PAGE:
I'm just getting started with OpenGL, and I'm attempting to use it to create a 2D game. In this game, I have a hexagonal grid made up of a very large variety of differently-colored hexagons. As a newbie OpenGL programmer, I see two ways of drawing this grid:

  1. Using a vertex buffer with the data for a single hexagon, then using a uniform offset value and iterating on the CPU to draw the same program many times until I have a grid.
  2. Creating a singular very large pre-calculated vertex buffer that draws all the hexagons in a single call.

What's the most efficient method? Is there a better way of doing this?

  • \$\begingroup\$ Your pre-calculated vertex buffer only needs to extend past the screen by one hexagon, you can then fake it by scrolling smoothly until you go a full hexagon and then "warping" back, as for the colors in that scenario, you can keep a 2D texture on the GPU, read it in the vertex shader, and flat interpolate it into the fragment shader. \$\endgroup\$
    – MickLH
    Sep 4, 2013 at 23:10
  • \$\begingroup\$ Passes usually refer to a situation where one render operation relies on the results of a prior operation. What you are asking about in this question is actually related to reducing the number of draw calls within a single pass. I know it sounds pedantic, but it is very important to understand the difference otherwise multi-pass algorithms will not make a lot of sense ;) \$\endgroup\$ Sep 5, 2013 at 0:22
  • \$\begingroup\$ @AndonM.Coleman Hmm, thanks, I'm clearly not familiar with graphics terminology. So, in this case, how would I describe it? Multiple shader/program calls? \$\endgroup\$ Sep 5, 2013 at 0:32
  • \$\begingroup\$ You can immediately tell that this is a single-pass algorithm because there is no order dependency; you can draw these hexagons in any order and still get the same result. You might take multiple draw calls to supply OpenGL with the data required to render them, but OpenGL is effectively free to draw them all in parallel since there are no dependencies. If it were multi-pass, then hexagon B might require the result of hexagon A before it could be drawn, or you might need to draw the same hexagon multiple times and combine the result. \$\endgroup\$ Sep 5, 2013 at 0:35

2 Answers 2


There are indeed a few ways to make such a grid.

The most efficient way would be instancing. This way you make your hexagon only once in a VBO, and render this a hundred, a thousand or a million times. You can do it manually using shaders with uniforms as you said in point 1, but there also is a built-in OpenGL functionality for it. For that, take a look at glDrawElementsInstanced.

Note that instancing is only faster than other methods if you draw more than a certain amount of instanced objects. For example drawing 300 can be faster using 1 big VBO, but drawing 2 million can be faster if you use instanced rendering.

If you use instanced rendering you can send per-object data using Attribute Divisors. In your case you would want to send the position and the color.

A good tutorial on instanced rendering: click

Really the best way is to try both methods, and check the amount of milliseconds it takes to draw 1 frame. This way you also learn both ways, which is always good.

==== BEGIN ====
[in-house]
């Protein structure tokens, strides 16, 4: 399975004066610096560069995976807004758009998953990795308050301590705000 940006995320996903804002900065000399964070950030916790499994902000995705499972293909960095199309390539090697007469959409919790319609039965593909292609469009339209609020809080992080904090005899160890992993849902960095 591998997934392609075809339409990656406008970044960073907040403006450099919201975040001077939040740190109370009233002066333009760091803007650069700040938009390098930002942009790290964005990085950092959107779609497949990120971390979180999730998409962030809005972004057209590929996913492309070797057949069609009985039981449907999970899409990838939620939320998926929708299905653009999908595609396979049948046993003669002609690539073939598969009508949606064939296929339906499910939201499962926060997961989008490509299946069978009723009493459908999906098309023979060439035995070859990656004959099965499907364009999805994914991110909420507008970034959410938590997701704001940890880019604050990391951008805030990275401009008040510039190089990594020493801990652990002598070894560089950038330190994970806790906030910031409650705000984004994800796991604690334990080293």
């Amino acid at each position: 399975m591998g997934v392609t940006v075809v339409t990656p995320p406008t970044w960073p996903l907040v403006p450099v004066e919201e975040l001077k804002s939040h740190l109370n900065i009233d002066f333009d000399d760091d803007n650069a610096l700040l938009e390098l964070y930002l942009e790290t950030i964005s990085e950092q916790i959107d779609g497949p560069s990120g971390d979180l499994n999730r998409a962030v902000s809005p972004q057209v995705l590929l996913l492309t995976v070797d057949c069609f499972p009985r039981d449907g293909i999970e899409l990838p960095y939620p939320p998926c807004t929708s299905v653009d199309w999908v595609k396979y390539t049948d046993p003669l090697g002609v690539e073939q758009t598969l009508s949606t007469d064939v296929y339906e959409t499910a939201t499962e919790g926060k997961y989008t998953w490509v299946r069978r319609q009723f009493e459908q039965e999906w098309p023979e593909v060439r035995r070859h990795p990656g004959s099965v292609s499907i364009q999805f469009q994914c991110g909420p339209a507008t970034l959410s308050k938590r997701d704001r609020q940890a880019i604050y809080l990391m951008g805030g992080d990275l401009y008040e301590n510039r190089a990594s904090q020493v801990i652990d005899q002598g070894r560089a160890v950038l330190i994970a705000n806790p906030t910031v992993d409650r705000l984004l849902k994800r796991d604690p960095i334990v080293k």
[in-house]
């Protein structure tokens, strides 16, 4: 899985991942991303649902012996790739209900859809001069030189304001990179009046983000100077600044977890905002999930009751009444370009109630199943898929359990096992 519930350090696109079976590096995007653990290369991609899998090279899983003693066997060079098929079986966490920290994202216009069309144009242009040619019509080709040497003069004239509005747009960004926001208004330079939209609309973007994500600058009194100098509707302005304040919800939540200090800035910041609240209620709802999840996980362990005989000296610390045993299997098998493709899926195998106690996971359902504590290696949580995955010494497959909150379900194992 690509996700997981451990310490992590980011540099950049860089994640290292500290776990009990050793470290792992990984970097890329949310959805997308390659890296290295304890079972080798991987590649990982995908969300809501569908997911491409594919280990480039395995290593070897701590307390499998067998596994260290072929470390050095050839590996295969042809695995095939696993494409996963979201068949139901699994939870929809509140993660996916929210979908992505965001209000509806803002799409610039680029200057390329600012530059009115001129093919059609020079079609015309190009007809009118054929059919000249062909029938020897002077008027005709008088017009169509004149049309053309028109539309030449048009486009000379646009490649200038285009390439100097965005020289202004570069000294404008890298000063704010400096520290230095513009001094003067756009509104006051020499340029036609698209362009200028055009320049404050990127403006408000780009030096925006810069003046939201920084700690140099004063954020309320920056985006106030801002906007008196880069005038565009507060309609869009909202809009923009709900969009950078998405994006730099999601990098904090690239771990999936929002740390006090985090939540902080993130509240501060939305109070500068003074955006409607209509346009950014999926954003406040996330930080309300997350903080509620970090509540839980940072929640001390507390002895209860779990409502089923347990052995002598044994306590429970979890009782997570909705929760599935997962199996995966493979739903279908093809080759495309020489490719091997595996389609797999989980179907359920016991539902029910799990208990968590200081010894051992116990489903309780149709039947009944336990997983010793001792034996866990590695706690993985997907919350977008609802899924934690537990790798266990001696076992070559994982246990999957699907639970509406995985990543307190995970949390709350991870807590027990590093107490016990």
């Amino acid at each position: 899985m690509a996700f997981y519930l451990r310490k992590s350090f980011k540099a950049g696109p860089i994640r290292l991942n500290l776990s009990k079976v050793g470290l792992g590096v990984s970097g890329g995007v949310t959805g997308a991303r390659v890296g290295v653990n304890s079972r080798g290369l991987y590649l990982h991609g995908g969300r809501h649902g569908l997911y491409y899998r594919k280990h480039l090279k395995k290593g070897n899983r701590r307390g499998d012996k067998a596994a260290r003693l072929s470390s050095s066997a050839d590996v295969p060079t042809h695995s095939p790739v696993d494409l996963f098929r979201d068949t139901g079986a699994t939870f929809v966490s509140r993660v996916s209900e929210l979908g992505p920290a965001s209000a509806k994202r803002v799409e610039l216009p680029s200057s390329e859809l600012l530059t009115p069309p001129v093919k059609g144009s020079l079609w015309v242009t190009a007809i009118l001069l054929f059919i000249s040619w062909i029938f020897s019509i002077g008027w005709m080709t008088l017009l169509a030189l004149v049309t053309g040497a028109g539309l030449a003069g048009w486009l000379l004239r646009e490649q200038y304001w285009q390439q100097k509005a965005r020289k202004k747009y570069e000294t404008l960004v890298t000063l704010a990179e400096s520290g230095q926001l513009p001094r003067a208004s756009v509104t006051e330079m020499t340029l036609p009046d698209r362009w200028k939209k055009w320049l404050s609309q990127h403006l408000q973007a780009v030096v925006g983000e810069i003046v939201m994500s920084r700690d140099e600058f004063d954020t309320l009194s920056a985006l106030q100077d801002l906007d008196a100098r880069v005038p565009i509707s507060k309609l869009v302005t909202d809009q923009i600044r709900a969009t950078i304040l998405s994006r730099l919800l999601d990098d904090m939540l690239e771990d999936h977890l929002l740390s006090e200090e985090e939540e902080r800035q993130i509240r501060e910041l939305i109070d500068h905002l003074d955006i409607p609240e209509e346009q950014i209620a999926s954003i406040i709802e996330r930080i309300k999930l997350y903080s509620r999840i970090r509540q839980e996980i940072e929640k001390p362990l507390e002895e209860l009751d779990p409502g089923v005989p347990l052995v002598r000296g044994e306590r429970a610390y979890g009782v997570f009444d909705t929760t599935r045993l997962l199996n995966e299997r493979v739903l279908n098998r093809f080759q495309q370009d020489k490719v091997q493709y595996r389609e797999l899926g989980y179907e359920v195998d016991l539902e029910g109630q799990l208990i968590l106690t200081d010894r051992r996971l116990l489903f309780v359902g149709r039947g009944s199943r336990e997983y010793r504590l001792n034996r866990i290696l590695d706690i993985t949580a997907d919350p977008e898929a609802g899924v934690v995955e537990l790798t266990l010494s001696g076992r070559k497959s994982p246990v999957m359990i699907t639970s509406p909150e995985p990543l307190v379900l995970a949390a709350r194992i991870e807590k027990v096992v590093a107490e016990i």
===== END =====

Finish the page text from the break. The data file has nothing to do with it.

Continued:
Also note that instanced rendering is a modern OpenGL functionality, and that you will have to use shaders to use it. But it's always best to learn it the correct way from the beginning.

  • 2
    \$\begingroup\$ Instancing is not necessarily the most efficient; in many implementations I've seen profiles of, the instancing support was tacked on for conformance but slower than individually drawing many objects (indeed, it was likely just a poorly implemented loop in the driver doing that very thing). It's an option, and a good one, but one should be careful to profile and test on target OS/hardware before making any assumptions about "most efficient." \$\endgroup\$ Sep 5, 2013 at 0:25
  • \$\begingroup\$ Agreed. I have seen different performances on Windows / Linux and Ati / nVidia for example. Thanks for the addition. \$\endgroup\$
    – Basaa
    Sep 5, 2013 at 7:09
  • 1
    \$\begingroup\$ In fact. If you draw multiple combined meshes within a single vbo (that share the same space). No way instancing could be faster. The problem with instancing is: vertices are not parallel calculated cross instance. It only eliminates the gpu/cpu/gpu sync/drawcall. So it's faster to draw one vertex buffer containing 1000 spheres than drawing 1000 spheres with hardware instancing. (no frustum culling/object distance detail optimization involved) \$\endgroup\$ Mar 8, 2017 at 14:06

Method 1 is simpler to code and will be fine as long as you don't have too many hexagons in view at once. You might want to stick with this since you're new to OpenGL, to avoid putting too much complexity on your plate at once.

If there are a large number of hexagons (like several hundred or over a thousand) in view at once, a lower-overhead method would be necessary to avoid the CPU overhead of doing so many individual draws. Method 2 would work for this, or even better, use instancing. I'd expect instancing to be faster than method 2, or certainly no worse, since you only have to update a buffer of per-instance data rather than a (much larger) buffer of vertex data for all the instances.


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